What is Canada’s Outstanding Principals?
It is, in my view, the only comprehensive and complete award in Canada for principals. A lot of provincial governments have awards for principals, but there is no other award like this in Canada.
This award is so important because in the life of the school, the principal is key. The most important person in the school for the students is the teacher, but in terms of the whole school: the teachers; the kids; the caretakers; the daycare; all the activities that occur at night, like the PTA, the principal is the linchpin: they are important to how the school operates and whether the school is a success.
As Premier Kathleen Wynne said: There can be no great schools without great principals.
Can you tell us about the history of the program?
The program started 12 years ago, with the first award in Autumn 2004, while the first National Academy program was in 2005. The Learning Partnership and principal associations in Ontario came up with the idea: worked out the process, and evaluation; and approached Canadian Association of Principals, who agreed to support the program through provincial associations.
Each year, 30 (expanded now to 40) principals are selected by the national selection committee. The number of winners for each province is decided by proportion (representation by population) where the largest, most populous provinces get the most number of winners.
Could you talk about your role in the program?
I’m the program manager. Essentially, I’m responsible for all the nomination activities, the deadlines, and coordinating the national selection committee. I work with Rod Thompson, Director of Executive Leadership at The Learning Partnership who oversees all of the professional learning opportunities we offer to education leaders.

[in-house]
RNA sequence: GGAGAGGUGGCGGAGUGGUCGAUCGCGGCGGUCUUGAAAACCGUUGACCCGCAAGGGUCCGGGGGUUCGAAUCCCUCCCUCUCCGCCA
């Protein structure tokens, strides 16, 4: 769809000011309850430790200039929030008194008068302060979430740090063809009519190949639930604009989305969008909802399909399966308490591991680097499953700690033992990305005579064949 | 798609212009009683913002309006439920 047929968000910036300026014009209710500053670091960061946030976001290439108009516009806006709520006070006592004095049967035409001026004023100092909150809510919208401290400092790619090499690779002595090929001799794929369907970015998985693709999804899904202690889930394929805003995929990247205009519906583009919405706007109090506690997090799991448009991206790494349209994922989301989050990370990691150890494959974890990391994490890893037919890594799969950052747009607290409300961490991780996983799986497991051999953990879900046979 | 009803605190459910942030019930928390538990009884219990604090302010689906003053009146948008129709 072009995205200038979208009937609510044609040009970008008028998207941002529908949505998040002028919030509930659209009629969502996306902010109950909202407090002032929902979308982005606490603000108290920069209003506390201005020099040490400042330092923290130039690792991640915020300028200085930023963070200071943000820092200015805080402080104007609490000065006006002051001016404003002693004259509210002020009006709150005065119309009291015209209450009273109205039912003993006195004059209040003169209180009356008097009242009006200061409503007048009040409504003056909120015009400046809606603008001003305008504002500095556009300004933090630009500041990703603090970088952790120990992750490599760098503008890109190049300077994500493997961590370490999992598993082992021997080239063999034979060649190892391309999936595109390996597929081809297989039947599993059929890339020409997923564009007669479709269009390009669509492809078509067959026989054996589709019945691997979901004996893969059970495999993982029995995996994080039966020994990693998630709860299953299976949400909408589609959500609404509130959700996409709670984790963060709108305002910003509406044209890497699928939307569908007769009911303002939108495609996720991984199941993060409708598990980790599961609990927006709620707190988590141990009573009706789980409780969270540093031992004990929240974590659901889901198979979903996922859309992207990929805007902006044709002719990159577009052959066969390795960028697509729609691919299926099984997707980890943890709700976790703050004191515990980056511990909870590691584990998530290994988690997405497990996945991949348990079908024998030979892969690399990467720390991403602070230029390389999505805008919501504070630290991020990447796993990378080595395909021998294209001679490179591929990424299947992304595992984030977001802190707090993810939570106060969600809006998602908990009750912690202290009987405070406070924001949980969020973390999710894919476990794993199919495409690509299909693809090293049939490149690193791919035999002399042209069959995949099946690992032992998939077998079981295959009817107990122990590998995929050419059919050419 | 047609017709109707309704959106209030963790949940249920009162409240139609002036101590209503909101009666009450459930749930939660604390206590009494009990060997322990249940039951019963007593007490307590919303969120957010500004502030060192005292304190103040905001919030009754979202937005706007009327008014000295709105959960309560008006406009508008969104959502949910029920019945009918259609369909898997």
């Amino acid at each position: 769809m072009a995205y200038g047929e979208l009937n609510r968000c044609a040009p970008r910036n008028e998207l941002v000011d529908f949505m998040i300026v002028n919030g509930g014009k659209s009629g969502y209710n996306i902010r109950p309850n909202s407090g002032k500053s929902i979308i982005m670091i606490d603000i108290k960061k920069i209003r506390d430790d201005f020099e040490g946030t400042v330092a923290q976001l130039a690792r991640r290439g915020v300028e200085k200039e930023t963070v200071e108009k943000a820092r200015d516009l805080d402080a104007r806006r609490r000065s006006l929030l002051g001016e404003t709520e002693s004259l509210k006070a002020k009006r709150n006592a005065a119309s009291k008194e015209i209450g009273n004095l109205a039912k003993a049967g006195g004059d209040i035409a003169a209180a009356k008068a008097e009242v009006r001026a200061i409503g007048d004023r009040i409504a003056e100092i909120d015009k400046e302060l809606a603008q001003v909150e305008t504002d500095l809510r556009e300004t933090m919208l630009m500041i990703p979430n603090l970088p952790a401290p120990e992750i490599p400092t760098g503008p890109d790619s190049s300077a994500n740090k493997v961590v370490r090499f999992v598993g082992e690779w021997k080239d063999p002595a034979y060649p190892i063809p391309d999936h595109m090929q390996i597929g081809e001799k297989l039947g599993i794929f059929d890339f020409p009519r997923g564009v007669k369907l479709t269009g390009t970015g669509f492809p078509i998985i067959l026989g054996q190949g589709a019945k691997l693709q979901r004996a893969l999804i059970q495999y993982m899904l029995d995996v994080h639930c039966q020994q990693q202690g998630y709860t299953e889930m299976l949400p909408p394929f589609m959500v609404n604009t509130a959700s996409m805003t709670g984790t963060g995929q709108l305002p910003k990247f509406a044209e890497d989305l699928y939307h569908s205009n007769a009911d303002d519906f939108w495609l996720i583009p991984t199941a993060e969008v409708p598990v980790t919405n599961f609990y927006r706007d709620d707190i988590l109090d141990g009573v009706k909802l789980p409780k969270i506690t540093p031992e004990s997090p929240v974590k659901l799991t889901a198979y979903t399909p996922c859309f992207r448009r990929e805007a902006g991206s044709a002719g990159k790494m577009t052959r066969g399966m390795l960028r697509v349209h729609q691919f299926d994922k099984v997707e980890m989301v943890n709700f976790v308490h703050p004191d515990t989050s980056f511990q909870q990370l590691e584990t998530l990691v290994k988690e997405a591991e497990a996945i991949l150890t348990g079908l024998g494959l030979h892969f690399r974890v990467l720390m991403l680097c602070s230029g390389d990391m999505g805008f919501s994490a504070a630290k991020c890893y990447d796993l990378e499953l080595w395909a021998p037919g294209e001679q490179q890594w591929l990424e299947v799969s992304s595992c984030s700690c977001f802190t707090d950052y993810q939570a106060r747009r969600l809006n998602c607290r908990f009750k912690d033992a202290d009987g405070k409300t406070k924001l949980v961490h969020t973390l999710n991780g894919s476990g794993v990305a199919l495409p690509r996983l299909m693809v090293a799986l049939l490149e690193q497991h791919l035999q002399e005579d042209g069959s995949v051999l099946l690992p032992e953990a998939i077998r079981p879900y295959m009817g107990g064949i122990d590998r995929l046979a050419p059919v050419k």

Each local principal association of a province can access the nominations for their province, which they can then select nominations to go on to the national selection committee. The national selection committee includes members of the education sector, business people, and interested citizens from across the country. The committee receives all the packages, which are evaluated and then narrowed down to 30, after which an additional 10 winners are selected from the remaining nominees (based on marks) that may not have been selected due to the limitations of the “rep by pop” system.
The main criteria are “leadership and achievement” and “leadership and innovation.” We are looking for student achievement and what the principal has done that is creative and innovative to that school.
What are the benefits for being recognized as an Outstanding Principal?
- Professional Development: A five day course leadership at the Rotman School at the University of Toronto
- Canada’s Outstanding Principals Gala in Toronto (accommodations + travel)
- National recognition (appears in an ad in a national paper)
- Become member of the Academy of Canada’s Outstanding Principals
- Access to 400+ community of principals to share expertise and mutual problem solving
As a condition of winning, we also encourage each winner to consider having a Learning Partnership student program in their school.
Can you tell us more about the Canada’s Outstanding Principals Gala?